This year has been a challenging one for veteran running backs. There were eight who had contracts averaging $12 million per year or more at the end of the 2022 season. This number was cut in half this year thanks to releases and pay cuts.
The high-priced running back market finally received some unexpected good news on Saturday. After a preseason filled with acrimony in which a trade was requested, the Colts made Jonathan Taylor the league's fifth running back with a deal averaging at least $12 million per year.
Following a four-game absence because of being on the Physically Unable to Perform list, Taylor surprisingly received a three-year, $42 million contract extension. Taylor's deal has $26.5 million in guarantees, of which $19,347,556 is fully guaranteed. The 2021 NFL rushing leader was making $4.304 million this year with his four-year rookie contract set to expire after the season prior to the new deal.
Taylor is the first running back to get a big payday since Nick Chubb in 2021 when he was going into the final year of his rookie contract. The Browns gave Chubb a three-year, $36.6 million extension, averaging $12.2 million per year. The deal had $20 million in overall guarantees where $17,133,059 was fully guaranteed.
Chubb's contract apparently was an important data point for Taylor and the Colts. At $14 million per year, Taylor essentially got the Chubb deal with some sort of adjustment for salary cap inflation.
Technically, Taylor is the league's third-highest-paid running back by average yearly salary behind Christian McCaffrey ($16,015,853 per year) and Alvin Kamara ($15 million per year). The Kamara contract is a little misleading, though, because he has no chance of seeing the $25 million in his 2025 contract year. The deal averages $12.5 million per year through 2024, the first four new years.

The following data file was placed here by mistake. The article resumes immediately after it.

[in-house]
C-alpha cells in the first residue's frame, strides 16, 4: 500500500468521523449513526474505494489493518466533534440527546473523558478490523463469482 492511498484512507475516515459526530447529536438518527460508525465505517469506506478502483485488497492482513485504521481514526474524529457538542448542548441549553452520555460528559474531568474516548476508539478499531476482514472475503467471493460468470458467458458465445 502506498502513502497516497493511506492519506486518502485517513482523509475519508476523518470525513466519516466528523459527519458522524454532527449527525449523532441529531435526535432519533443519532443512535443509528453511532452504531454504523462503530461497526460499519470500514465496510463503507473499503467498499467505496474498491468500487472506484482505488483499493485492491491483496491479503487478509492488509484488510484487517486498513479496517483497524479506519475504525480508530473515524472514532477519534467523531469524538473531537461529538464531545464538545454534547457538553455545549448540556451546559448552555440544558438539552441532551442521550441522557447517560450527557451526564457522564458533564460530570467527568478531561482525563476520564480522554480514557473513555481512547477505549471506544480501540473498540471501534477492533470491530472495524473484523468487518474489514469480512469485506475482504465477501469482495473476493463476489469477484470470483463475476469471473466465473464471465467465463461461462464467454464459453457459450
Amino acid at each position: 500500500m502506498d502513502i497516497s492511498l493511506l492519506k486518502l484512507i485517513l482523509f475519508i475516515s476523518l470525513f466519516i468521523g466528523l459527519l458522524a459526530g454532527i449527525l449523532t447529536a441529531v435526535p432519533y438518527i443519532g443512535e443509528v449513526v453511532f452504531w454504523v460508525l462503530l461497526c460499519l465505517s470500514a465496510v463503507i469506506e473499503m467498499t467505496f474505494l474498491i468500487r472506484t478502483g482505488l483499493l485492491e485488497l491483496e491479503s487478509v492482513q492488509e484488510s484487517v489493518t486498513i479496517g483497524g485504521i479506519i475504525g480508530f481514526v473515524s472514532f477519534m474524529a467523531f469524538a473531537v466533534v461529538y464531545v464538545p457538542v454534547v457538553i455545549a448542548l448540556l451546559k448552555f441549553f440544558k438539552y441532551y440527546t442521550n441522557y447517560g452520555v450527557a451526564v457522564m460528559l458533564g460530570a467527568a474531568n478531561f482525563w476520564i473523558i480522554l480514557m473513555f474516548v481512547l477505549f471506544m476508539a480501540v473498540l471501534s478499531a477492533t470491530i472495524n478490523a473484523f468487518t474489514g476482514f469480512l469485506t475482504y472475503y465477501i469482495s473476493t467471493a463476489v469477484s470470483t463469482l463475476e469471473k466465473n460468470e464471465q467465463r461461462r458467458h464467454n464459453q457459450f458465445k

Taylor believes his contract is a reversal of the economic downturn with running backs. "I definitely think it is [a shift]," Taylor said after his season debut in a 23-16 win over the Titans. "Anytime a running back can go out there and perform but also have some security, it just shows that running backs are essential." Taylor may be overestimating the effect his deal will have on the high-end running back market.
The three running backs designated as franchise players this year playing on one-year contracts (Saquon Barkley, Josh Jacobs and Tony Pollard) surely took note of Taylor's deal. Barkley has been out since suffering a right ankle injury during a Week 2 contest against the Cardinals. The injury renews the concerns about Barkley's durability that have plagued him during his six-year NFL career.
The Giants' running game is foundering without him. None of the other running backs have had more than 30 rushing yards in a game during his absence. The Giants continuing to look more like a contender for the first overall pick in the 2024 NFL Draft than the team that made the playoffs last season could influence a decision to make a substantial long-term investment in the running back.
Jacobs is off to a slow start after missing most of the preseason in a contract dispute. He didn't sign a one-year deal for $11.791 million, which is $1.7 million above his $10.091 franchise tag, until the latter part of August. The 2022 first team All-Pro is the first franchise player in NFL history to get a one-year deal with a base value more than his tender.
Jacobs admitted earlier this season he was knocking the rust off after his extended preseason absence. He has rushed for 235 yards while averaging a career-low 2.9 yards per carry through five games this season.
Jacobs is starting to show signs of rounding into form He had a season-high 69 rushing yards (on 20 carries) in Monday night's 17-13 win over the Packers. Jacobs had a career-high 81 receiving yards in Week 4's loss to the Chargers. He'll likely have to start resembling the player from a remarkable 2022 season in which he led the NFL in both rushing and yards from scrimmage (combined rushing and receiving yards) with 1,653 and 2,053 yards, respectively, to be in a position to reap the benefit from Taylor's deal.